Wheelchairs, I’ve had a few

When I was four years old my father gave my brother a skateboard. It took him about 10 minutes to hit his face on the ground. There was blood but thankfully no need for stitches. He could have given up right then and there but he didn’t. He continued to skateboard for another 10 years until he got a car. That was also the day that I learned I could use a skateboard to get around. Yes, I had prosthetic legs since the age of 2 but they were slow and unstable and I wanted to go fast and a skateboard allowed me to go as fast as my little hands could push me. I discovered a new sense of mobility and freedom which I would enjoy for many years to come. It was a great form of transportation, it was portable and didn’t cost me very much to maintain. I used a skateboard to go to school, my friend’s house and even the public library but then came sixth grade.


My first wheelchair

My dad knew junior high was right around the corner and he decided it was time to get a wheelchair. His reasoning was junior high would be crowded and he didn’t want my hands to get stepped on. So he talked to his insurance company and got me my first wheelchair at age 11. I can’t say I loved it. It was good being up off the ground and able to look people in the face but I lost a certain amount of freedom. The other kids always wanted to push me. It could be a nice break if I was tired but in junior high it was mostly boys pushing me into crowds of people. “Get out of the way”, became my battle cry. The teachers would blame me as if I was some reckless driver but in reality I was just as mad as they were.

I do not have fond memories of that time but the wheelchair did give me the ability to travel farther with a lot less effort. I would go to the closest shopping plaza that was 3 miles from my house with no problem, which would be totally out of the question on my skateboard. And I could more easily carry books on the back of my chair than on my actual back. I would still use a skateboard as needed but, until I was 16, a wheelchair was my main mode of transportation.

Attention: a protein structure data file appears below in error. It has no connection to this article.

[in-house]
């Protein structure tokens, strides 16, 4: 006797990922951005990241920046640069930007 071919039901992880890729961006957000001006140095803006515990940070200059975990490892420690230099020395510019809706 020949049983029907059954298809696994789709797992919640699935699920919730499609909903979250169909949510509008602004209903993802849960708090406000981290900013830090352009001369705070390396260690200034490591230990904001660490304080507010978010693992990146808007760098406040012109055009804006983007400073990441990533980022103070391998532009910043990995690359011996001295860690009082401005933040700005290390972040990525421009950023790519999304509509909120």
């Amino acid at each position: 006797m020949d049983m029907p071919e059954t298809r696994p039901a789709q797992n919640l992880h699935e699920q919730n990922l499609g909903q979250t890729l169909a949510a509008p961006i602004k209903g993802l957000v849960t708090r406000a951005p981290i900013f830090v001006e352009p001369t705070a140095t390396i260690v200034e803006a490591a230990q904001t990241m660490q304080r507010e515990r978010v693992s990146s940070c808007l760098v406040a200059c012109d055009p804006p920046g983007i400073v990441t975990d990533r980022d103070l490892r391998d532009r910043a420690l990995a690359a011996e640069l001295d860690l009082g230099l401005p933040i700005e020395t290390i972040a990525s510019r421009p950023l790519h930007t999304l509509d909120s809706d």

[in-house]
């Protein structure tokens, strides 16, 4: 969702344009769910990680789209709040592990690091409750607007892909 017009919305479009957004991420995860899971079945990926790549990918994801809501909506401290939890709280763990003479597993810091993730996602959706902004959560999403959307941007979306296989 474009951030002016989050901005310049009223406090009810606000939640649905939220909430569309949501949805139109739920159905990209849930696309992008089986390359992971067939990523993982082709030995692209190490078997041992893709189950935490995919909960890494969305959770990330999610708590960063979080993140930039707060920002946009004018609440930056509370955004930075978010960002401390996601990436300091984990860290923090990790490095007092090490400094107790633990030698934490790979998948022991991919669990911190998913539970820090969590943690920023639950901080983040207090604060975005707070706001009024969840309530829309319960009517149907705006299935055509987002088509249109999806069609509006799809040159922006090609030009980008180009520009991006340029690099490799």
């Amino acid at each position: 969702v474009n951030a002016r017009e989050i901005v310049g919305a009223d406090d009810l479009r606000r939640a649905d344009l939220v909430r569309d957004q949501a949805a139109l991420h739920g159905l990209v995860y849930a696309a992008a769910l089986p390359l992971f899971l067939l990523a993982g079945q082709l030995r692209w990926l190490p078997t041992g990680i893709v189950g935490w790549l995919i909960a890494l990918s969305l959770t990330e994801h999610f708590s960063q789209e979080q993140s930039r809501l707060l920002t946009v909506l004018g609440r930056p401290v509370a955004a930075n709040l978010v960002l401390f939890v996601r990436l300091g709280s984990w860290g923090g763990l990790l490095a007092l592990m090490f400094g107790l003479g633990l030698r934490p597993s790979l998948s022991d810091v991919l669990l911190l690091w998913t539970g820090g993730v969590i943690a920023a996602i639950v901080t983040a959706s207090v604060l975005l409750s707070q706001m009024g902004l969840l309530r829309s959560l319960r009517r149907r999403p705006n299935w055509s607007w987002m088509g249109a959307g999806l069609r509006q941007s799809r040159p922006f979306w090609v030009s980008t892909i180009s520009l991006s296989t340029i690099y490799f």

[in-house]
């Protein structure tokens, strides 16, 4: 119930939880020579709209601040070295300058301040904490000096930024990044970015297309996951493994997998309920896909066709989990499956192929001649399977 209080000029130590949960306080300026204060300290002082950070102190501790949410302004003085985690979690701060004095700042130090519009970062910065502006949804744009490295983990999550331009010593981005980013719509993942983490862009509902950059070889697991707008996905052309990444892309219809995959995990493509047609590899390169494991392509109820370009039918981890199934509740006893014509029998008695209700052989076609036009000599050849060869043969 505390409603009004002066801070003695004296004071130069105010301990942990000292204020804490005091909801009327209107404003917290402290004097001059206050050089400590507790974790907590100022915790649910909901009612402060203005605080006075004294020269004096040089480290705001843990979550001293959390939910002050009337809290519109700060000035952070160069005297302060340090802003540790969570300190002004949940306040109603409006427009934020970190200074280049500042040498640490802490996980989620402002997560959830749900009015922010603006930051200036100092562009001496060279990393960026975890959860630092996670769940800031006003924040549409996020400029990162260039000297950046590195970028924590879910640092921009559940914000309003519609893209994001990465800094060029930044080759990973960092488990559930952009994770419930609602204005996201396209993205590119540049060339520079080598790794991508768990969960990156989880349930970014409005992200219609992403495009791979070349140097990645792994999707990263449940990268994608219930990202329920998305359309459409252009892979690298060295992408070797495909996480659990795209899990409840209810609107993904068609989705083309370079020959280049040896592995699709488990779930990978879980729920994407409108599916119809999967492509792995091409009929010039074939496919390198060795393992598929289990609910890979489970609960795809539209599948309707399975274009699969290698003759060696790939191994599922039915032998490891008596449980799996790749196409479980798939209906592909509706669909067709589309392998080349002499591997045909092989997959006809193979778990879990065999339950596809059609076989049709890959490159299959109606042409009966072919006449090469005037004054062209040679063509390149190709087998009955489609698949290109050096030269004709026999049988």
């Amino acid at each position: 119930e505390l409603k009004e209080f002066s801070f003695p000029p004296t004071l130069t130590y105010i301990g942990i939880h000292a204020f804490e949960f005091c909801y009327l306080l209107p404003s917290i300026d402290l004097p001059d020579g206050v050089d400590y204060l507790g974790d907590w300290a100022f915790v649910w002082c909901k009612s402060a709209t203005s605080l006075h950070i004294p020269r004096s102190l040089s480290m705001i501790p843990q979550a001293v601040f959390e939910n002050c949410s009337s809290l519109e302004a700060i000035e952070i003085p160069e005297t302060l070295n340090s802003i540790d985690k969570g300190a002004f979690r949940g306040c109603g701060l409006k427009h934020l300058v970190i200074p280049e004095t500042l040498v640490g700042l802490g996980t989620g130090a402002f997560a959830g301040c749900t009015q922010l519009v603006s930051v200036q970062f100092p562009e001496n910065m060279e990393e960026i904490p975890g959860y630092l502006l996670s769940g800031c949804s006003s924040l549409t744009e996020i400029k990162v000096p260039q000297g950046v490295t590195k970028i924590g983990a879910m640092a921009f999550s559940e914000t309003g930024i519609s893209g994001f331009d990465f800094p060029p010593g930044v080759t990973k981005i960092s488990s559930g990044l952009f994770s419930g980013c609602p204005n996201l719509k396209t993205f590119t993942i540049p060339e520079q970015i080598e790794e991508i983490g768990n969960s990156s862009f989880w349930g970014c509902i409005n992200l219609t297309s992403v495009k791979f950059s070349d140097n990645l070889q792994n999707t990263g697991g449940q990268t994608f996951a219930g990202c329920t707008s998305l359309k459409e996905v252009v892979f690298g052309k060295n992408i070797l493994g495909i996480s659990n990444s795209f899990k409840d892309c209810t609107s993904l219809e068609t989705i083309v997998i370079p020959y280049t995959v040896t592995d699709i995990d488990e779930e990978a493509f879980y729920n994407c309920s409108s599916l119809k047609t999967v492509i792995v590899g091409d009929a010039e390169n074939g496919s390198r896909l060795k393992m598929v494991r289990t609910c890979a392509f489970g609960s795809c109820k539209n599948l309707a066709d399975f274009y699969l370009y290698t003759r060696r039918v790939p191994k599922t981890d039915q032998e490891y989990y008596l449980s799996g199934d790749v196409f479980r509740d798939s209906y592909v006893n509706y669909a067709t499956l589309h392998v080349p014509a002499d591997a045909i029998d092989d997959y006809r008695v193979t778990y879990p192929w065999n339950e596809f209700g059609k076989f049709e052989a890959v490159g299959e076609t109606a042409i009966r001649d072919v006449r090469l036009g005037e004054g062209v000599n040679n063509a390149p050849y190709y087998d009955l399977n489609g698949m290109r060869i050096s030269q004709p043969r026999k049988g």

At age 16 the wheelchair I had gotten in 6th grade had taken a beating and was not in very good condition. It also seemed tiny compared to my huge shoulders. The family I was living with literally took it out to the dump and left it there. It was 1995 and they didn’t know what to do with it. The pre-Internet days were a sad and lonely time. But it didn’t really matter. I want to start using my prosthetic legs at school, and they became my primary means of mobility the last two years of high school.


Me and Art Parson

My first time in a sports wheelchair was about 16 years old. In our high school if you were nearly 16 you could sign up for Drivers’ Ed. Since it was only a semester course I needed an elective that was also a semester to balance my schedule. So I just looked at what fit my and I found tennis. Not wheelchair tennis, this was a town of 50,000 people in 1994. I was going to play in my standard wheelchair. Well this did not sit well with the tennis teacher. She thought I was going to fall back and crack my head in that chair so she called in a favor to a local wheelchair sport coach. And that was the day I met Art Parson.


A Quickie wheelchair similar to mine


Art was the kind of guy everyone loved but as soon as you began to play sports with him that love quickly faded. He was a reverend off the court and dictator on the court. Well he showed up and brought with him an old basketball wheelchair and he and I would play against each other every day. At some point he asked me to play on his basketball team which I did for a year before I moved to Tucson. I can’t say I was any good at basketball but being on a team was exciting and I was pretty fast in a wheelchair. But after moving away I never really thought about playing again.